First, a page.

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LGI CFO Outlines Five Ways to Minimize Fraud in your Business
Outsourced CFO Company helps small businesses, nonprofits with financial management
Small businesses with fewer than 100 employees are the most frequent fraud victims, with the median loss exceeding $150,000, according to the Association of Certified Fraud Examiners.
No matter the size of your organization, that’s significant money.
One thing I’ve learned from my career heading an outsourced CFO firm is this: it’s nearly impossible to predict which employees may attempt to steal from your business.
After 25 years of helping small businesses and nonprofits manage their finances, I’ve found it’s easier to minimize opportunities for fraud than to predict or prevent it.
Some examples of fraud include credit cards being used for personal purchases; changing payees on checks; stealing cash from a cashbox; paying fictional vendors; and inflating payroll or expense accounts.
Business owners and nonprofit directors should randomly check financial reports and information. Data should be backed up daily so fraud can be proven later if needed.
And while these may seem like commonsense controls, during the daily routine of doing business with people you know and trust, sometimes CEOsand managers may not be as diligent as they should be.
Here’s a list of five ways to prevent fraud in your business:
Beef up internal controls– Segregate duties between employees who maintain records and those with custody of assets. Review payroll before it’s processed, especially for the payroll clerk. Knowing that an independent party will review the financial statements periodically helps prevent fraud.
Also, set up safeguards for assets such as cash, receivables, inventory and fixed assets. Internal controls are important for accountability and accurate financial statements as well as preventing and detecting fraud.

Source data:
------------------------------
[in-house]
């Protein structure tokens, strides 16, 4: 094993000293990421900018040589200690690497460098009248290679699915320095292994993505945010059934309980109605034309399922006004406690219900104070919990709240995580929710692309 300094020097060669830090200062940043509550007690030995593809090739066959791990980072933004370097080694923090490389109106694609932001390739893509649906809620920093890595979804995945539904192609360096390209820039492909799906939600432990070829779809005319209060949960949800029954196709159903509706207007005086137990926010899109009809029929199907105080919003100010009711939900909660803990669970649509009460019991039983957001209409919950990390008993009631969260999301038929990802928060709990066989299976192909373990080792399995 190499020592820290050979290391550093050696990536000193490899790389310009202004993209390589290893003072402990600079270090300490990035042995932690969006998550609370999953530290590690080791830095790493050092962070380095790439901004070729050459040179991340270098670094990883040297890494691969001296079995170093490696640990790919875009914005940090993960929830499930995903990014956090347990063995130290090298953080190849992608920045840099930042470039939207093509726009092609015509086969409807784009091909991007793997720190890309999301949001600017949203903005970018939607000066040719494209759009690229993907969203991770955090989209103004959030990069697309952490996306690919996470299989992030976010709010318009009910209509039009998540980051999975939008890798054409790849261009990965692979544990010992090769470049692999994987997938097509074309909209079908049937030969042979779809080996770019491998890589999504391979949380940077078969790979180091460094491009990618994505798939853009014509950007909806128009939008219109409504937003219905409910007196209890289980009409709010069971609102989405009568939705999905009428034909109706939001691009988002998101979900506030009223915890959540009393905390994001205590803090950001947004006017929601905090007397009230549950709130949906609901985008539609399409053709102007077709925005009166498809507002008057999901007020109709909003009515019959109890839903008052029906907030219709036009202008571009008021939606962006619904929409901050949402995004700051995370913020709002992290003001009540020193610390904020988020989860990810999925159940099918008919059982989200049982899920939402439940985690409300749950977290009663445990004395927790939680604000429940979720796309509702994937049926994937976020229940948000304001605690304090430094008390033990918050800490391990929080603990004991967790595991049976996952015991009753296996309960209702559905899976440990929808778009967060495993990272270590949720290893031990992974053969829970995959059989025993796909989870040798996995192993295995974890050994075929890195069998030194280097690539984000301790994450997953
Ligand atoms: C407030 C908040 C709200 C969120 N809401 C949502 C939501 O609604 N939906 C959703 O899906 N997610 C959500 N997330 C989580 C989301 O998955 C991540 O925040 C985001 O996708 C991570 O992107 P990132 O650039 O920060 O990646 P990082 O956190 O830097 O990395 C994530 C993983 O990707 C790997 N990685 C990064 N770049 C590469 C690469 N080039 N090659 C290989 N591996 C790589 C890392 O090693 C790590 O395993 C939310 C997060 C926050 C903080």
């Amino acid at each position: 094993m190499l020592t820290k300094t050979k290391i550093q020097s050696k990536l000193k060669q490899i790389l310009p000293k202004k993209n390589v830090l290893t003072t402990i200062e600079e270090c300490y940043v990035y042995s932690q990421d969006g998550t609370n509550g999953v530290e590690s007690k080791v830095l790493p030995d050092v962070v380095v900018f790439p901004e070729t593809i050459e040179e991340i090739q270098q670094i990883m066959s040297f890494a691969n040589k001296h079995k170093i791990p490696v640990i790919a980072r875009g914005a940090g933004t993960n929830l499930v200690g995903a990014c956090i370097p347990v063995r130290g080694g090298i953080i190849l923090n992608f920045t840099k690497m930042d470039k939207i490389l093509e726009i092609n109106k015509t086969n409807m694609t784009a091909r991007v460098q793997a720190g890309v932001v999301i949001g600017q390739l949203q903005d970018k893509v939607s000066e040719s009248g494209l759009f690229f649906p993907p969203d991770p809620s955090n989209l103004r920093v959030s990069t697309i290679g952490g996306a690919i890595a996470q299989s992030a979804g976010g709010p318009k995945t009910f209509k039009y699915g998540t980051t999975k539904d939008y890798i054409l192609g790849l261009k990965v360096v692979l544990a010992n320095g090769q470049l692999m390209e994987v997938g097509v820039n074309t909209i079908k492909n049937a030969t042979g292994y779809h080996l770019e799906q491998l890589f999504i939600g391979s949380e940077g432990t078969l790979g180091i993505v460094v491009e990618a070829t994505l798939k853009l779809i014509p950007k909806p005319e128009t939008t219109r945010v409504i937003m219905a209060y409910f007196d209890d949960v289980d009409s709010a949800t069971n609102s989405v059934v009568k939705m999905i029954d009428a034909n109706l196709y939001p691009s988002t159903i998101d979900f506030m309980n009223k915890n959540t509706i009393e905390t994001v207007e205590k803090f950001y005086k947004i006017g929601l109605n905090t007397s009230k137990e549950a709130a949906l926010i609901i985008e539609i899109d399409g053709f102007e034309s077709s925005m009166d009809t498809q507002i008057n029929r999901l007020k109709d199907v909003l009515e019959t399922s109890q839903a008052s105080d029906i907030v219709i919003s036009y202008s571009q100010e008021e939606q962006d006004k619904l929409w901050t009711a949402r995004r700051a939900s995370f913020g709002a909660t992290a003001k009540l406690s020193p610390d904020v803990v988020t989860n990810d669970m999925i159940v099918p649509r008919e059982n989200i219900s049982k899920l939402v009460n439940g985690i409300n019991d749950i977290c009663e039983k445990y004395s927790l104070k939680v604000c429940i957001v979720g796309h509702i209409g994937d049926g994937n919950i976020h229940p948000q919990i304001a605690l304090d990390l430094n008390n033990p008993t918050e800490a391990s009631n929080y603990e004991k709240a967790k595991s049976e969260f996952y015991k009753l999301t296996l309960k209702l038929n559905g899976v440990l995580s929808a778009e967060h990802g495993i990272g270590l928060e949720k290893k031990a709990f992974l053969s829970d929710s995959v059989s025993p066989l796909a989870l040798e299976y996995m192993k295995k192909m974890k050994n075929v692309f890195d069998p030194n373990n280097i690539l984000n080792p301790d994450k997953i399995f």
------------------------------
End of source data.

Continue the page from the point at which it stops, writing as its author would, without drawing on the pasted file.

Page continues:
Incorporate "detective controls" –These are mostly conducted to detect fraud rather than prevent it. An independent person should review the bank reconciliation and test some checks to see who they are made out to– especially if a signature stamp is used. The use of signature stamps should be carefully controlled.
Credit card fraud in businesses is relatively common. Credit card statement reconciliations should be reviewed and all receipts accounted for, especially for gas cards.
Controls are better when employees use their own credit cards and submit receipts for reimbursement.
Compare and contrast expenses-- Each month’s operating results should be compared to the same month in previous years and to budget, with an explanation of significant variances provided by your financial team.
Insure your business against fraud-- Employee dishonesty insurance coverage is inexpensive. Often, maximum coverage is $500,000. I recently received a quote to increase coverage for a company doing $30 million yearly in sales from $100,000 to $500,000 for only $660 per year.
Reinforce a positive corporate culture-- Upper management sets the tone in any organization for behavior that is allowed or disallowed as it pertains to all matters of business, including company finances. An ethics policy is important for every organization.
Having proper internal controls against fraud can save your business or nonprofit not only a lot of money, but the time and distress to untangle the fraud and replace the perpetrating employee.
Steve Lumley is founder and CEO of LGI CFO of downtown Cincinnati, which celebrates its 25th year in business this year.The outsourced CFO services company serves privately-held small businesses and nonprofits throughout greater Cincinnati, Dayton and northern Kentucky. For information, go to www.lgicfo.com, or contact Lumley at email@example.com or (513) 241-6700.